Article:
George Nathaniel Curzon (1859-1925) was a British politician, traveler, and writer who served as viceroy of India from 1899 to 1905 and foreign secretary from 1919 to 1924. As a young man he traveled extensively and wrote several books that drew on his travels, including Russia in Central Asia (1889), Persia and the Persian Question (1892), and Problems of the Far East (1894). Persia and the Persian Question, presented here, is two-volume work, based on a six-month stay in Iran that Curzon began in late 1899 as a correspondent for the London newspaper, the Times. The author's intent, as he states in the preface, is to produce "the standard work in the English language" on the subject. After two introductory chapters, chapters 3-12 document Curzon's visits to and observations concerning different parts of the country, including the journey from Ashkabad (present-day Ashgabat, Turkmenistan) into Iran and stays in Kuchan, Meshed, Khorasan, Seistan, Tehran, and elsewhere. Volume one concludes with individual chapters devoted to the shah and the royal family; the government; institutions and reforms; the northwest and northwestern provinces; the army; and railroads. Volume two begins with another seven chapters (19-25) recounting journeys to different parts of the country, including Isfahan, Shiraz, Bushir (present-day Bushehr), and the eastern, southeastern, and southwestern provinces. The remaining chapters (26-30) deal with the navy; the Persian Gulf; revenue, resources and manufactures; commerce and trade; and British and Russian policy in Persia. For Curzon, the essence of "the Persian question" is the rivalry between the Russian and British empires for influence in Persia, which he discusses in detail in the final chapter. This chapter also deals with Persia's "two Asiatic neighbours," Afghanistan and the Ottoman Empire, both of which "held large tracts of territory that were once included within the Persian dominions." Curzon ends on a hopeful note regarding the future development of the country, but he cautions patience and warns that "colossal schemes for the swift regeneration of Persia ... will only end in fiasco." He also warns against a dominant role for foreign concessions: "Persian capital must be interested in the exploitation of Persian resources, for a monopoly of the finance by foreigners excites jealousy, and suggests the idea of usurpation." The book includes illustrations and maps.

Persian Responses

An 'altar (ἐσχάρα) with fire' was laid out, but it was not a Persian fire-altar, not like the one (according to the Cyropaedia) which might be carried in procession behind the king's chariots.164 Incense was thrown onto Eumenes' altar ...

Author: Christopher Tuplin

Publisher: ISD LLC

ISBN: 1910589462

Category: History

Page: 350

View: 431

A generation ago the Achaemenid Empire was a minor sideshow within long-established disciplines. For Greek historians the Persians were the defeated national enemy, a catalyst of change in the aftermath of the fall of Athens or the victim of Alexander. For Egyptologists and Assyriologists they belonged to an era that received scant attention compared with the glory days of the New Kingdom or the Neo-Assyrian Empire. For most archaeologists they were elusive in a material record that lacked a distinctively Achaemenid imprint. Things have changed now. The empire is an object of study in its own right, and a community of Achaemenid specialists has emerged to carry that study forward. Such communities are, however, apt to talk among themselves and the present volume aims to give a professional but non-specialist audience some taste of the variety of subject-matter and discourse that typifies Achaemenid studies. The broad theme of political and cultural interaction - reflecting the empire's diversity and the nature of our sources for its history - is illustrated in fourteen chapters that move from issues in Greek historiography through a series of regional studies (Egypt, Anatolia, Babylonia and Persia) to Zarathushtra, Alexander the Great and the early modern reception of Persepolis.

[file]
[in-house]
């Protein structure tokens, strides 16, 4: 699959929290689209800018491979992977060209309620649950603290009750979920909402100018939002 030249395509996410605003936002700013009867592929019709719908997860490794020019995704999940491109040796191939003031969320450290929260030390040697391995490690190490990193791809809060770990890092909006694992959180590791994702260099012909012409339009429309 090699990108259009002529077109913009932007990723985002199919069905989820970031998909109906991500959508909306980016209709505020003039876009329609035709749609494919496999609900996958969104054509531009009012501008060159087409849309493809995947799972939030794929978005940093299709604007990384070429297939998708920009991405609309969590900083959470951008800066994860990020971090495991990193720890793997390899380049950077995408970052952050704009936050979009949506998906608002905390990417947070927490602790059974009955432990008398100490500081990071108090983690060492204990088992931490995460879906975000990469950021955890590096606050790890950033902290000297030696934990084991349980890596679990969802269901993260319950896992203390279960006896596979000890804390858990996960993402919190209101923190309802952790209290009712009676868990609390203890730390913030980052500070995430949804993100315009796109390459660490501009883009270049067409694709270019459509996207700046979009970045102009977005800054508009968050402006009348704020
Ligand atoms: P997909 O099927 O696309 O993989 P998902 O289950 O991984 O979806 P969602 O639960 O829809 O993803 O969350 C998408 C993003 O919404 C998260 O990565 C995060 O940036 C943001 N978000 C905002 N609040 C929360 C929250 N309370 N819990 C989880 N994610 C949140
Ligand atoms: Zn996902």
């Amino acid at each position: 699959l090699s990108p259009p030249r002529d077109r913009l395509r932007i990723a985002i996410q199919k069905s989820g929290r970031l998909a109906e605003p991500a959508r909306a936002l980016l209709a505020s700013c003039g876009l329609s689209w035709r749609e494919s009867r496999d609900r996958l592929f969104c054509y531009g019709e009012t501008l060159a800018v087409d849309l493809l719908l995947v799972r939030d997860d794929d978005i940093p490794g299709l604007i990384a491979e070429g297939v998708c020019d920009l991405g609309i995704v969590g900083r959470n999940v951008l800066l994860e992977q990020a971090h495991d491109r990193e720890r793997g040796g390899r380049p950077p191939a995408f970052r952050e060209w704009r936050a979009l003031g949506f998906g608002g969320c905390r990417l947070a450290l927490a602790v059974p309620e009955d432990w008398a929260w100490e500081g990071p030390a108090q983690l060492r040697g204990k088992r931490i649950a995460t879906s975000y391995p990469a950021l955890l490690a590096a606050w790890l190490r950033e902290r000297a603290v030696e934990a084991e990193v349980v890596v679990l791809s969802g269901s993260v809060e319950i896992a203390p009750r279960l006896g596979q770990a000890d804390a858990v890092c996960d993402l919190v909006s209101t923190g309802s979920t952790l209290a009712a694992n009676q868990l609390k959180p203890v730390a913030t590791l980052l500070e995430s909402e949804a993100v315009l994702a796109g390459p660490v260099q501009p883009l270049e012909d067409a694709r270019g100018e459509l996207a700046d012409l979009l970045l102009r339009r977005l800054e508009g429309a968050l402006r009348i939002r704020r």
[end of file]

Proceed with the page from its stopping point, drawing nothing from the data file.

War and Peace in Qajar Persia

The Turks moved east from their besieging encampments towards the oncoming Persian army. ... effective fire.18 As the Turkish infantry closed they began to lose cohesion due to their poor training and the effectiveness of Persian fire.

Author: Roxane Farmanfarmaian

Publisher: Routledge

ISBN: 1134103085

Category: History

Page: 256

View: 995

With new and existing evidence being reconsidered, this edited collection takes a multidisciplinary approach to discussing the Qajar system within the context of the wars that engulfed it and the periods of peace that ensued. It throws new light on the decision-making processes, the restraints on action, and the political exigencies at play during the Qajar years.


Ancient Near Eastern History and Culture

For more detailed reconstructions of the Battle of Marathon see especially Holland, Persian Fire . . . (2005), pp. 171–201, and Peter Green, The GrecoPersian Wars (1996), pp. 30–40. Herodotus estimates that the Persian land force ...

Author: William H. Stiebing Jr.

Publisher: Routledge

ISBN: 1315511169

Category: History

Page: 416

View: 895

This introduction to the Ancient Near East includes coverage of Egypt and a balance of political, social, and cultural coverage. Organized by the periods, kingdoms, and empires generally used in Near Eastern political history, the text interlaces social and cultural history with the political narrative. This combination allows students to get a rounded introduction to the subject of Ancient Near Eastern history. An emphasis on problems and areas of uncertainty helps students understand how evidence is used to create interpretations and allows them to realize that several different interpretations of the same evidence are possible.This introduction to the Ancient Near East includes coverage of Egypt and a balance of political, social, and cultural coverage.